On November 8-9, the First Amendment Law Review was joined by the Center for Media Law and Policy and the Center for Information, Technology, and Public Life (CITAP) to present a symposium and workshop focused on fostering an informed society. This two-day event at the UNC School of Law and UNC Hussman School of Journalism and Media examined the role of the First Amendment in creating an informed society. Specifically, it explored the legal and policy interventions that support the creation and dissemination of information that meets the needs of American democracy. This interdisciplinary event brought together a wide range of media professionals and scholars, including experts on the First Amendment, media business models, antitrust law, FCC’s media ownership rules, net neutrality, intellectual property, and journalism.
Day one was hosted by the First Amendment Law Review and took place at the George Watts Hill Alumni Center at the University of North Carolina. The symposium was free and open to the public, and it was streamed live on Zoom. There was an option to purchase lunch or receive CLE credit (online or in person).
The second day consisted of an invitation-only workshop/summit at the UNC Hussman School of Journalism and Media. It focused on potential legal and policy responses to the decline of local news reporting, the growth of news deserts, and the rise of mis/disinformation online.
Day One – November 8, 2019
During the first day we examined the role of the First Amendment in creating an informed society, including whether the First Amendment places affirmative obligations on the government to ensure that American citizens are informed about their world and what can be done, commensurate with the First Amendment, to ensure that public discourse is robust and informed.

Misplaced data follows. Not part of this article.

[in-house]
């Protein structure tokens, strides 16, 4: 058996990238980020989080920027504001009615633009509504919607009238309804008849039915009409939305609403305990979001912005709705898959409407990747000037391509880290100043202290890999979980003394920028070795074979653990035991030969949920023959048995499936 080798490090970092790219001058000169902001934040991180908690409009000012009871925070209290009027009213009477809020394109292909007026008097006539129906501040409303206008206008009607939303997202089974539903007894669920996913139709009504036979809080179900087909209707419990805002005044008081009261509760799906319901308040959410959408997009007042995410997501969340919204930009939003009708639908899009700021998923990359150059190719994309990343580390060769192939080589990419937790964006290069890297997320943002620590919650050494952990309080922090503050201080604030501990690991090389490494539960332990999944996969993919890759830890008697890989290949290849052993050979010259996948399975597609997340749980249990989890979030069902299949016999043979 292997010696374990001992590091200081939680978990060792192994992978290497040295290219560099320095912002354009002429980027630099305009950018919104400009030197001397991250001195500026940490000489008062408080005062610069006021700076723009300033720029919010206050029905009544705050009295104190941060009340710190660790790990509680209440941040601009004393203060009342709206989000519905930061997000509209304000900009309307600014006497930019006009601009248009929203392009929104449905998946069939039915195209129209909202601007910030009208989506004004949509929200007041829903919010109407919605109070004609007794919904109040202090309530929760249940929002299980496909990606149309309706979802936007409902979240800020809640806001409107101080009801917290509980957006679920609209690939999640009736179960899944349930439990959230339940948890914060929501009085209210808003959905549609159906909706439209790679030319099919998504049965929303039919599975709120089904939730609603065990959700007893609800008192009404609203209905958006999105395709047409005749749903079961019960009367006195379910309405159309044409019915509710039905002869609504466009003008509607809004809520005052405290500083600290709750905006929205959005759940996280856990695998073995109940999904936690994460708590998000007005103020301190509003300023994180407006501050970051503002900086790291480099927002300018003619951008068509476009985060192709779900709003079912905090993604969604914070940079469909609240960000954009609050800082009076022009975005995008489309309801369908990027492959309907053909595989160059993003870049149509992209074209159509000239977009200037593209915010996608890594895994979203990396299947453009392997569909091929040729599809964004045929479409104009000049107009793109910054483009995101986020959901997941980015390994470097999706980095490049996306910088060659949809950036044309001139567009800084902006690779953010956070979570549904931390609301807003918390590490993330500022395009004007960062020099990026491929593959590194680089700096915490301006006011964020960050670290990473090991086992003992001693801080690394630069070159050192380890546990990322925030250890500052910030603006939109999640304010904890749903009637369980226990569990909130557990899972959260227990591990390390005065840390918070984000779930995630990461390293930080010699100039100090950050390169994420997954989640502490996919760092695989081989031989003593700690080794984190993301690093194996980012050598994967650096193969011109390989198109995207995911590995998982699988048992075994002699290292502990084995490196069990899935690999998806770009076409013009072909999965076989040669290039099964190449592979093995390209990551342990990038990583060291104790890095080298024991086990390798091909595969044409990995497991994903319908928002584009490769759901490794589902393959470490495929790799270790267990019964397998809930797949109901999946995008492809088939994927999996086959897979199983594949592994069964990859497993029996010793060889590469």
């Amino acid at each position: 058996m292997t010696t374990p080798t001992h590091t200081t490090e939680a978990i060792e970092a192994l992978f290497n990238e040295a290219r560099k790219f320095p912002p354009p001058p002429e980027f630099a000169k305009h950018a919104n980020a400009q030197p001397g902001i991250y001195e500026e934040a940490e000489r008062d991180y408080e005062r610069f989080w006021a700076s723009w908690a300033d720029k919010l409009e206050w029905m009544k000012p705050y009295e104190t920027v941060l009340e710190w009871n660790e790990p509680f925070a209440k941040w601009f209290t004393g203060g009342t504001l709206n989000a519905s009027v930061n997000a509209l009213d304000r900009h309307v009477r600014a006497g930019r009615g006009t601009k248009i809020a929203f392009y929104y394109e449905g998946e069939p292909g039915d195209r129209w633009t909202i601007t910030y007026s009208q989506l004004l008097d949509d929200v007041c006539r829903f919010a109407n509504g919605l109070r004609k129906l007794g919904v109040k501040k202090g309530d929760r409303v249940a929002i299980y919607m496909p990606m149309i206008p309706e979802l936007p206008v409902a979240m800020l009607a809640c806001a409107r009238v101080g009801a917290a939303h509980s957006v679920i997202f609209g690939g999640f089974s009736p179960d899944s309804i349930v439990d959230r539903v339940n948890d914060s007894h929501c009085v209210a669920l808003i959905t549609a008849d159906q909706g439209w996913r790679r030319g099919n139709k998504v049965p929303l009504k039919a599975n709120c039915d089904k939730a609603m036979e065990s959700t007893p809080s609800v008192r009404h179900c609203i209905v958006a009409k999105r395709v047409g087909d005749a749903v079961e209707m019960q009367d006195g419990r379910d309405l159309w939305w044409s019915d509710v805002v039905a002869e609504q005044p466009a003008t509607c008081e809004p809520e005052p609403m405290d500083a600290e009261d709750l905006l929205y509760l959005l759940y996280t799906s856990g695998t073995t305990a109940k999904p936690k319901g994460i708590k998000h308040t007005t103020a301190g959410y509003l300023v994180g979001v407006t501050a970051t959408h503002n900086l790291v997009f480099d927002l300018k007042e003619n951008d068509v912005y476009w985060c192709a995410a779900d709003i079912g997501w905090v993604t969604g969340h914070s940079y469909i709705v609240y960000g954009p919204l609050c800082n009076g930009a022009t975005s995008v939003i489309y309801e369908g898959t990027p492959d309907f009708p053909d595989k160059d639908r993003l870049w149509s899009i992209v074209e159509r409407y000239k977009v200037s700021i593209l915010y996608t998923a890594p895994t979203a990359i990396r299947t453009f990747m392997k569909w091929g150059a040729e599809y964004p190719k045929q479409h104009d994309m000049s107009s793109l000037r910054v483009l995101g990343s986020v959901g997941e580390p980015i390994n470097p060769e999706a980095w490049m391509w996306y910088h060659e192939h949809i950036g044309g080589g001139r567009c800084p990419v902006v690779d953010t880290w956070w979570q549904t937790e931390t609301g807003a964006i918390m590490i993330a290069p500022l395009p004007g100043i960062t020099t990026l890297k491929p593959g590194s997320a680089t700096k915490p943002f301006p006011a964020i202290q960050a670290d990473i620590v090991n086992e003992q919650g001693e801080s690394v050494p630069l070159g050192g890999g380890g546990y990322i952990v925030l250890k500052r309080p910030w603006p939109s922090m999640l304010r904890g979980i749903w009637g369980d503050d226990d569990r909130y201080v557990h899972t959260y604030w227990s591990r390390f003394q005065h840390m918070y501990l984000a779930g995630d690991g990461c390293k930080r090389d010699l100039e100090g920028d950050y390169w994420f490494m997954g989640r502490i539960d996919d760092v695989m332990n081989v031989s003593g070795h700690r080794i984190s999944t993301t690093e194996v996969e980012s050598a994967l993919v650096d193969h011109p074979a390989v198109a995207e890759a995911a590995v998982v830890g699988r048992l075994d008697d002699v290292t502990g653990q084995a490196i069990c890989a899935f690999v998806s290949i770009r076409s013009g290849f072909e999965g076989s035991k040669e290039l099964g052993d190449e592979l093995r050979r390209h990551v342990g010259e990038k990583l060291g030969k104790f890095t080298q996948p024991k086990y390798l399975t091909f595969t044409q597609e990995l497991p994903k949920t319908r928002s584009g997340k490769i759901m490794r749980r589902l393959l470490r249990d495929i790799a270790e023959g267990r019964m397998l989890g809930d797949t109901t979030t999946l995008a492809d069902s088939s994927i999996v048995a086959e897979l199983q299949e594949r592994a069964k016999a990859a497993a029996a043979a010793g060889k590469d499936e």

Our keynote was a conversation between Leonard Downie Jr., Weil Family Professor of Journalism at the Cronkite School at Arizona State University and former executive editor and vice president of The Washington Post, and Robert Kaiser, former managing editor at The Post and author of eight books. They discussed the challenges facing American journalism.
Downie and Kaiser co-wrote “The News About the News: American Journalism in Peril” in 2002 and are working on a follow-up to that important, but sobering, examination of journalism at the turn of the century. Downie is also the author, along with Michael Schudson, of a major report on the state of the news media, “The Reconstruction of American Journalism,” published by the Columbia University Graduate School of Journalism in 2009.
Panel 1: The First Amendment’s Structural Role in Our Democracy
This panel discussed whether the First Amendment places affirmative obligations on the government to ensure that American citizens are informed about their government and the world. Spurred in part by Jerome Barron’s classic article on First Amendment rights of access to the press, scholars have debated whether the First Amendment merely provides a shield against the government or whether it requires the government to pursue policies that further an informed electorate.